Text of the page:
This is a great educational read, tells you all about X/R signals and why mineralized soils (where usually most of the gold is) produces large X-signals.
METAL DETECTOR BASICS AND THEORY
Just google it to get the pdf link, it's on the minelab homepage
"As with most introductions, the above brief description is over-simplifi ed. The signal induced in the receive coil, by the magnetic fi eld of the eddy current, can be thought of as made up of two simultaneous components, not just an altered component:
• One component is the same shape as the transmit signal. This is called the reactive signal (“X”). Because it is the same
shape as the transmit field, the signal, by definition, responds immediately to what ever the transmit signal is doing.
• When this X component is subtracted from the eddy current induced signal in the receive coil, the shape of the remaining
signal depends only upon the history of the transmitted field, and not the instantaneous value. This signal is called the
resistive or loss component (“R”)."
"Unfortunately, soils are magnetisable and thus also detected by metal detectors and cause signals which interfere with metal target signals. The degree of the magnetic properties of soils varies considerably. This magnetic property of soil is usually called “mineralisation.” The mineralisation produces almost entirely X and only a small fraction of R signals. The R and the X signals of a deep metal target are typically much less than the soil X signal, so obviously it is better to use the R signal to locate metal targets, rather than X."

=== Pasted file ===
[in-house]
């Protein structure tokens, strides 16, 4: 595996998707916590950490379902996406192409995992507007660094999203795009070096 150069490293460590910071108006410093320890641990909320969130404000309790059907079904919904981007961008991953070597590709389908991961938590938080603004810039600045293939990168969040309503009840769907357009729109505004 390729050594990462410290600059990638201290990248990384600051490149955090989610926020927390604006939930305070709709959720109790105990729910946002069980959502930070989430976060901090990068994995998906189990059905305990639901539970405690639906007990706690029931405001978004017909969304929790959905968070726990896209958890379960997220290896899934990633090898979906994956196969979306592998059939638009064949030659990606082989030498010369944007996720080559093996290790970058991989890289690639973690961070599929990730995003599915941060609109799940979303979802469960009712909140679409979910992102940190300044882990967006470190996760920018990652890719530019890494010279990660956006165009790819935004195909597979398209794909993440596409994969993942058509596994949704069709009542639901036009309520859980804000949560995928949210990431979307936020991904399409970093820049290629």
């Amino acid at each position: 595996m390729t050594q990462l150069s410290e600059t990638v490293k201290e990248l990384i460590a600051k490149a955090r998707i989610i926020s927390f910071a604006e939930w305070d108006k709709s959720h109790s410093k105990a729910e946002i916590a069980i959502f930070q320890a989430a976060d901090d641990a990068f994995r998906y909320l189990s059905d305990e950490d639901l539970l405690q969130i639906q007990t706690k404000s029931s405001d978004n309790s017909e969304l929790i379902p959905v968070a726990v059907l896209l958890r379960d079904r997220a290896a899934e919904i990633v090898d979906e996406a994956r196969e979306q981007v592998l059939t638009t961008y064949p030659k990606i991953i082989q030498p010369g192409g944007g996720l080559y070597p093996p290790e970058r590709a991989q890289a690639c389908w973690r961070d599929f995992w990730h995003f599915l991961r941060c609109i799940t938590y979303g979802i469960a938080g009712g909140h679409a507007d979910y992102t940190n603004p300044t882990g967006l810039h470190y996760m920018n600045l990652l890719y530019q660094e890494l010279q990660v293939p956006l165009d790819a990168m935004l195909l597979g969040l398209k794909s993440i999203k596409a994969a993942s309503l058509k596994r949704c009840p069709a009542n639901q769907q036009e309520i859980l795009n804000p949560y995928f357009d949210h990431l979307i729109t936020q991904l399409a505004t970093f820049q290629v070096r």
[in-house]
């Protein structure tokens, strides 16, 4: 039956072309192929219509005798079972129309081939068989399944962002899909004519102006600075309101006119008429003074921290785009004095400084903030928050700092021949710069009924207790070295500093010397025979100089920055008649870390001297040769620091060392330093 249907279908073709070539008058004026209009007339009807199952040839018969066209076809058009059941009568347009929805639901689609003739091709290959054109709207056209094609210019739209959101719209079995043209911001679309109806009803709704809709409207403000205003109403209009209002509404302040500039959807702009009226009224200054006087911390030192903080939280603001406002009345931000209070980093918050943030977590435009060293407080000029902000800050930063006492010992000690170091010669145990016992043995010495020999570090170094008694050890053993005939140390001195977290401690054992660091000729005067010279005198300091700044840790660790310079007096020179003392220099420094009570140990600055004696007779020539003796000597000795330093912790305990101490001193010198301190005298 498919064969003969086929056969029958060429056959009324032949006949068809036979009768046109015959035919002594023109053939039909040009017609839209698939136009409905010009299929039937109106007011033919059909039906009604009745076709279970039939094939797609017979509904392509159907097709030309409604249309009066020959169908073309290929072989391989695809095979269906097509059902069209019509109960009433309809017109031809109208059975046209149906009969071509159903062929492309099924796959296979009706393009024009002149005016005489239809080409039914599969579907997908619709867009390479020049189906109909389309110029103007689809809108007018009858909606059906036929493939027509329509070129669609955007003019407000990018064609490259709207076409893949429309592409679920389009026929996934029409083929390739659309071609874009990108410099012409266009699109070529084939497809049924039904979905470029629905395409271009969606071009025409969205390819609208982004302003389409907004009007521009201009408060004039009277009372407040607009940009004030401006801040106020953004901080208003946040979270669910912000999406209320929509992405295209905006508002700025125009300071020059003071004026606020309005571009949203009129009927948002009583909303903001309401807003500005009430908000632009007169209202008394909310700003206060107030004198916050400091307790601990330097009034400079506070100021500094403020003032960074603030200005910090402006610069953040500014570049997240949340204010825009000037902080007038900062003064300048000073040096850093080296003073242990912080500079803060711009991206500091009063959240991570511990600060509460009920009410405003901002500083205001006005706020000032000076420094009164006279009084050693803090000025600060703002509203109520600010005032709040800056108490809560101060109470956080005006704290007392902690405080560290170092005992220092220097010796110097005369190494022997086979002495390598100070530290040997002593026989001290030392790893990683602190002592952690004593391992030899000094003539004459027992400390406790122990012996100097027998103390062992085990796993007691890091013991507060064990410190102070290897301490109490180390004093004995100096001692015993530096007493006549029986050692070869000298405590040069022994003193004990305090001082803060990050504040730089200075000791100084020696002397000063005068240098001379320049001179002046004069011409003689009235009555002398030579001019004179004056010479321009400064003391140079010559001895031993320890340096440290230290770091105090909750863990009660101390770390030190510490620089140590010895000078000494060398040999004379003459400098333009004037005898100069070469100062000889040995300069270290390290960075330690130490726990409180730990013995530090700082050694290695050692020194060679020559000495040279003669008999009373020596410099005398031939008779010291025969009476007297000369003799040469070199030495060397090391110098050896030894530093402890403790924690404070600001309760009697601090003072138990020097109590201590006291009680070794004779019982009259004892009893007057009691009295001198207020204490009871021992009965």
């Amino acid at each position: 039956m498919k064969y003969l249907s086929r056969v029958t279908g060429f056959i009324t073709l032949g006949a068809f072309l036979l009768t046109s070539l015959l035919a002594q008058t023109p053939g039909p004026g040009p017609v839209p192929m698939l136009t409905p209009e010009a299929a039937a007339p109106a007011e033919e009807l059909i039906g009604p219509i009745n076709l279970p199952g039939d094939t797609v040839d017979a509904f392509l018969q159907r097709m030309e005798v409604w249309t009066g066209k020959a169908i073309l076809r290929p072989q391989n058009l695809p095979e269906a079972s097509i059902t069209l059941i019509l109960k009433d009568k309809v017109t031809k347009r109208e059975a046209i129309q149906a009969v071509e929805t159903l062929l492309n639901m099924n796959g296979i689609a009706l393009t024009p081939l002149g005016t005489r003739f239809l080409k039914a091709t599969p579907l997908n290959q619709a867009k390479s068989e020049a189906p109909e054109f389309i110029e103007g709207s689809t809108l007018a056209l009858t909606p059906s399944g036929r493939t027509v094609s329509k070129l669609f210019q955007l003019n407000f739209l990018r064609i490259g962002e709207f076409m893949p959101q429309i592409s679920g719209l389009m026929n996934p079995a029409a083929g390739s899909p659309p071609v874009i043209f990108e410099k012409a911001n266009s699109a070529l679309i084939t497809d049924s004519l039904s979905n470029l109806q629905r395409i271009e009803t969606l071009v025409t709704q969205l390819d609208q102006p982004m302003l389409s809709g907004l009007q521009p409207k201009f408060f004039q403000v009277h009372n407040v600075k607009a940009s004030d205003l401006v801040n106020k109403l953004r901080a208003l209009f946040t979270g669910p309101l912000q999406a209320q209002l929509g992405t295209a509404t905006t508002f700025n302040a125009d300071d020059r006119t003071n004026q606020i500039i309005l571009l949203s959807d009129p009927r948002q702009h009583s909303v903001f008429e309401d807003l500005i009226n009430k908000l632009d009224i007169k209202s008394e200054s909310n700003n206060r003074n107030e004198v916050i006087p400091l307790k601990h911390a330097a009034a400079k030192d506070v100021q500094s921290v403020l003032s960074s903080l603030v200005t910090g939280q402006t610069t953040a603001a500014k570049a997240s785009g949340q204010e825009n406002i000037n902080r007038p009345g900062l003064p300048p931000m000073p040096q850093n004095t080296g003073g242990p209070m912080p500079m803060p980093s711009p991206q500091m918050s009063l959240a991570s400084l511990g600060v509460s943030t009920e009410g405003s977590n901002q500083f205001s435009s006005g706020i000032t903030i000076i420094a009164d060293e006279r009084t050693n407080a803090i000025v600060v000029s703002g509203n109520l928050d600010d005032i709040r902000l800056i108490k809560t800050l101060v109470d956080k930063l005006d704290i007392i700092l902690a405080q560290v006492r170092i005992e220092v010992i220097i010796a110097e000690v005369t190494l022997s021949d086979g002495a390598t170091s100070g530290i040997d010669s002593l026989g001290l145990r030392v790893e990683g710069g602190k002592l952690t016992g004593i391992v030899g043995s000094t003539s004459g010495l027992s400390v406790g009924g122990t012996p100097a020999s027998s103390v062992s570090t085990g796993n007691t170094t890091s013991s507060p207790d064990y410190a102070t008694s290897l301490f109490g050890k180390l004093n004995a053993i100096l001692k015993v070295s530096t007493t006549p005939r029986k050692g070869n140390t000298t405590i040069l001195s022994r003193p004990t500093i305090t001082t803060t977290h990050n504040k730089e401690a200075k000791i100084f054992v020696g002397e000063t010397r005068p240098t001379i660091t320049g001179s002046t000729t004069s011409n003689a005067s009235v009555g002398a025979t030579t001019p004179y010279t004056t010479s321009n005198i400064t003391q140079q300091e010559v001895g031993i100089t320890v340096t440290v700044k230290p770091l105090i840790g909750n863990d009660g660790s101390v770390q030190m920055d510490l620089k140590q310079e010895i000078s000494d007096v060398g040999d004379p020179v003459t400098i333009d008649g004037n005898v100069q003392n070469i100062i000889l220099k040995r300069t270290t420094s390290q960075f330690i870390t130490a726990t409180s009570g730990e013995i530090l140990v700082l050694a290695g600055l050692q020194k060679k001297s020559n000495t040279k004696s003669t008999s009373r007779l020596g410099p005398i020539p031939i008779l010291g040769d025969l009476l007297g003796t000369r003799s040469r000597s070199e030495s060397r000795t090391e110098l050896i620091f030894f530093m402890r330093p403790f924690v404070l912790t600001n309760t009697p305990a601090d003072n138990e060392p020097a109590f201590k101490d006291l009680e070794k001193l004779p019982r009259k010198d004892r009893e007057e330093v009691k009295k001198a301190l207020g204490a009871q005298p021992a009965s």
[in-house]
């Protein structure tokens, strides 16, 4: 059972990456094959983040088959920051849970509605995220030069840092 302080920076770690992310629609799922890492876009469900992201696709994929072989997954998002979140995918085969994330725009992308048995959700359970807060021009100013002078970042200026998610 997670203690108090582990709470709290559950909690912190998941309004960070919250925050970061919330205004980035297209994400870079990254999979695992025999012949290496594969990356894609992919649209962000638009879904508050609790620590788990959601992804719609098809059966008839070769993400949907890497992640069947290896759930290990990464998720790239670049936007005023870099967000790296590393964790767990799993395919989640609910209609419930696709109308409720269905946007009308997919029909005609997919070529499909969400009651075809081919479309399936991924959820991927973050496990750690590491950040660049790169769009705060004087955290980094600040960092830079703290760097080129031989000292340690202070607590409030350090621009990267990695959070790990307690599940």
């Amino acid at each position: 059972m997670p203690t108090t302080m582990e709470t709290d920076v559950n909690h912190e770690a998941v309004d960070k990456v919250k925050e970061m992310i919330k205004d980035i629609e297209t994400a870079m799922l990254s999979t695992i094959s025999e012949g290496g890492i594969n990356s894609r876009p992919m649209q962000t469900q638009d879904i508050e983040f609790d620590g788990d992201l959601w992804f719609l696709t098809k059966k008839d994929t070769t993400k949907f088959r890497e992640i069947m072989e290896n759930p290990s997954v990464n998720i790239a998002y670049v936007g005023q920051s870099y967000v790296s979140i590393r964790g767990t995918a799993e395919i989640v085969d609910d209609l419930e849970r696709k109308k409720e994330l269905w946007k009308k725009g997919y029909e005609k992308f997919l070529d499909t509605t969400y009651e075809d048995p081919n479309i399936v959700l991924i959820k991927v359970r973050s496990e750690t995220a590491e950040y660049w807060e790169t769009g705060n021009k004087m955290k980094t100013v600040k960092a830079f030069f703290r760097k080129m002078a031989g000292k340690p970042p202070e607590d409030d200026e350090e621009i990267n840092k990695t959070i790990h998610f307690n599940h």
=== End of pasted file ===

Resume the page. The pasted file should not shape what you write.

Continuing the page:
"USA goldfields are typically different from Australian goldfields:
• The USA soils are mostly mildly mineralised but in some areas may contain either nearly pure magnetite black sands or rocks, which
are problematic for metal detectors as they have very high X components (strongly attracted to magnets).
• Australian gold fields have highly mineralised soils, but very few black sands or rocks that contain nearly pure X magnetite. The
magnetic materials are in the forms of magnetite-rich small pebbles and rock coatings, clays and general “sandy” soils. These all
contain magnetic materials that produce high levels of X signals as well as R. The ratio of X and R is random, and the R component
arises from extremely small magnetic particles called superparamagnetic materials, which are discussed below."
"As stated earlier, mineralisation produces a large X component and a much smaller R component. Unfortunately X and R are unrelated and their relationship varies randomly from one location to the next. Salty soils produce R signals from the mineralisation, as well as from the salt conductivity. However, most goldfields do not have salty soils, and in these non-salty soils, the soil R/X ranges from about 0.5% to some extreme “hot rocks” with R/X about 5%. However, the nearly pure magnetite black sands and rocks exhibit very low values of R/X; <0.1%. In very highly mineralised soils, such as Australian goldfields, median soil R/X is between 0.5% and 1%, but this ratio varies from location to location. Some non-salty non-goldfield soils have R/X as high as about 10%."